ication of the treaty in Pekin — funeral of the Murdered Allies — the burning of the Emperor's summer residence, &c., &c., &c.
The America's mails give the particulars of the ratification of the treaties between the Allies and Chinese, in the city of Pekin.
An interesting description of the scene says:
The ceremony took place in the hall of Ceremonies, in Pekin.
At three P. M. the procession entered the Austin gate in the following order:--One hundred cavalry (detachments of King's Dragoon Guard, Prebyn's and Fane's Horse,) four hundred infantry, (detachments of the various regiments of foot;) officers and others mounted; the general and staff; Lord Elgin in his green sedan chair, carried by sixteen Chinese coolies in scarlet livery, attended by a detachment of cavalry and infantry.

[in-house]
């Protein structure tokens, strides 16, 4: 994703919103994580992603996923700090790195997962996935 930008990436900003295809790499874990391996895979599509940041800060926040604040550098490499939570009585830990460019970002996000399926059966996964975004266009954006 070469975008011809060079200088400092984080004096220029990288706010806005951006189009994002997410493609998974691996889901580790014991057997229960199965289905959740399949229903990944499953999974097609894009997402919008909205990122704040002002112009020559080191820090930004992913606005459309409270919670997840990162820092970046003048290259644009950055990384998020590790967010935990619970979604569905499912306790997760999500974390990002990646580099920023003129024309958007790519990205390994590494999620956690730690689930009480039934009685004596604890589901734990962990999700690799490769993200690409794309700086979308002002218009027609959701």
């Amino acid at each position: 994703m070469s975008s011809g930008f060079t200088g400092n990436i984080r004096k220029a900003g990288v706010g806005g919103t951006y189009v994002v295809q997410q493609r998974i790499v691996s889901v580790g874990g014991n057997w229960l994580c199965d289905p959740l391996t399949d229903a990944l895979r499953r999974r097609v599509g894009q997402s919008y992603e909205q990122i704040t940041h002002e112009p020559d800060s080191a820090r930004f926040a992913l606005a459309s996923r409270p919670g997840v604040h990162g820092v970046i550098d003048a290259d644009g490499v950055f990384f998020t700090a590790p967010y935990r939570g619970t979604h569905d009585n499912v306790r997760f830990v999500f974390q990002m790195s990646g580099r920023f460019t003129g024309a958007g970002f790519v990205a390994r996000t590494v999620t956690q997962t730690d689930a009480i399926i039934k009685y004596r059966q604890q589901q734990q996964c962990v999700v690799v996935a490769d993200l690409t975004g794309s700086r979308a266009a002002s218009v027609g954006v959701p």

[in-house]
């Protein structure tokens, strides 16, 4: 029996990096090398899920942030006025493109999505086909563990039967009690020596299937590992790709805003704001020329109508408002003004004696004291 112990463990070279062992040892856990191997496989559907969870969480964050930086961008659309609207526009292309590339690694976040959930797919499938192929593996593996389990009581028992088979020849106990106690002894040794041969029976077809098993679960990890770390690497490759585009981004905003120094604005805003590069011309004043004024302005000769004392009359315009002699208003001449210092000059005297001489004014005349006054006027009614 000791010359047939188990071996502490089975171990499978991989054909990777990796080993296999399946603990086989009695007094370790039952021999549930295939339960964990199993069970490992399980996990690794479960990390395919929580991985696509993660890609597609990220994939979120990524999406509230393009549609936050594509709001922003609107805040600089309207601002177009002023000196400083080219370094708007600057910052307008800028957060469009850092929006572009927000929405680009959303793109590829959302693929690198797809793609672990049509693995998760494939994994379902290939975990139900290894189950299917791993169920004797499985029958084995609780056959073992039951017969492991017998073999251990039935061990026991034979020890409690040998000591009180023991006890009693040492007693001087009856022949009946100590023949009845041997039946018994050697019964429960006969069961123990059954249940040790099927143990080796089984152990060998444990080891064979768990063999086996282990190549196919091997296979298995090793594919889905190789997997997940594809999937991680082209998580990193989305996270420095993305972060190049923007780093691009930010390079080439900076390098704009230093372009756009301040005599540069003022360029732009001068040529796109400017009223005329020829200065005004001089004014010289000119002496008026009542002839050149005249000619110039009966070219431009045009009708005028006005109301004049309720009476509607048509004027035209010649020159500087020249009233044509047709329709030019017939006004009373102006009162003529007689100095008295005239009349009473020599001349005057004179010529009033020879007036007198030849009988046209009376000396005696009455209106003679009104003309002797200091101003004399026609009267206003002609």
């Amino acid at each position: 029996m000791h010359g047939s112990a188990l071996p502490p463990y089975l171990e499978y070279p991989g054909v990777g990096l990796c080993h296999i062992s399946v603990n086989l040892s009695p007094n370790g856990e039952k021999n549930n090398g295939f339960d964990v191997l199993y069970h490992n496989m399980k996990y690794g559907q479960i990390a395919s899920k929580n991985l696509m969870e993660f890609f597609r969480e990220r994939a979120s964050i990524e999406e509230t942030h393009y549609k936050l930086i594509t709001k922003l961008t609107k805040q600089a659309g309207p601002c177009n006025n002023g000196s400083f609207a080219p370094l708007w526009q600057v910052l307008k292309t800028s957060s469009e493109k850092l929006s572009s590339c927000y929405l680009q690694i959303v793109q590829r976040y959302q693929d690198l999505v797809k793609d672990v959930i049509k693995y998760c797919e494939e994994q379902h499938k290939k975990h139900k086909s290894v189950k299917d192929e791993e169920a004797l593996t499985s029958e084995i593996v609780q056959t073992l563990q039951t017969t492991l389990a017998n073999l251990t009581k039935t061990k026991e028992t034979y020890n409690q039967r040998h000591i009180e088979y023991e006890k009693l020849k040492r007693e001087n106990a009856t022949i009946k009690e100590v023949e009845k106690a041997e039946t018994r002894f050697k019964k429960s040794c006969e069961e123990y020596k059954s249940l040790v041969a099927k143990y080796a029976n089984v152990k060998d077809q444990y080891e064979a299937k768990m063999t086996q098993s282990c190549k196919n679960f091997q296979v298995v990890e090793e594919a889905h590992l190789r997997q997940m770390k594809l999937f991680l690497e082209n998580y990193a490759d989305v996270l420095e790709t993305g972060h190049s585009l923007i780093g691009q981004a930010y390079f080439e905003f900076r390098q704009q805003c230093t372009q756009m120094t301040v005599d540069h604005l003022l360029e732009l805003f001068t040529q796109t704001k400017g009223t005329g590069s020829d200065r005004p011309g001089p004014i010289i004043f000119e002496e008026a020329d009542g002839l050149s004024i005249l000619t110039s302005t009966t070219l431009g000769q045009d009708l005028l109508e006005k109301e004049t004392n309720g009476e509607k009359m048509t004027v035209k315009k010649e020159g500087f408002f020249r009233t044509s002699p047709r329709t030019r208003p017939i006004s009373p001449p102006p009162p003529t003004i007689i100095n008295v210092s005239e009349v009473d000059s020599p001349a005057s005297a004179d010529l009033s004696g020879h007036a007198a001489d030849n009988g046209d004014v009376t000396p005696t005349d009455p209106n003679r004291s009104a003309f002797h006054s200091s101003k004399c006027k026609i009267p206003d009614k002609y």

The street from the gate was lined by detachments of infantry, amounting to 2,000 men, who followed up the procession as it passed, forming altogether a force of about 3,000 men marching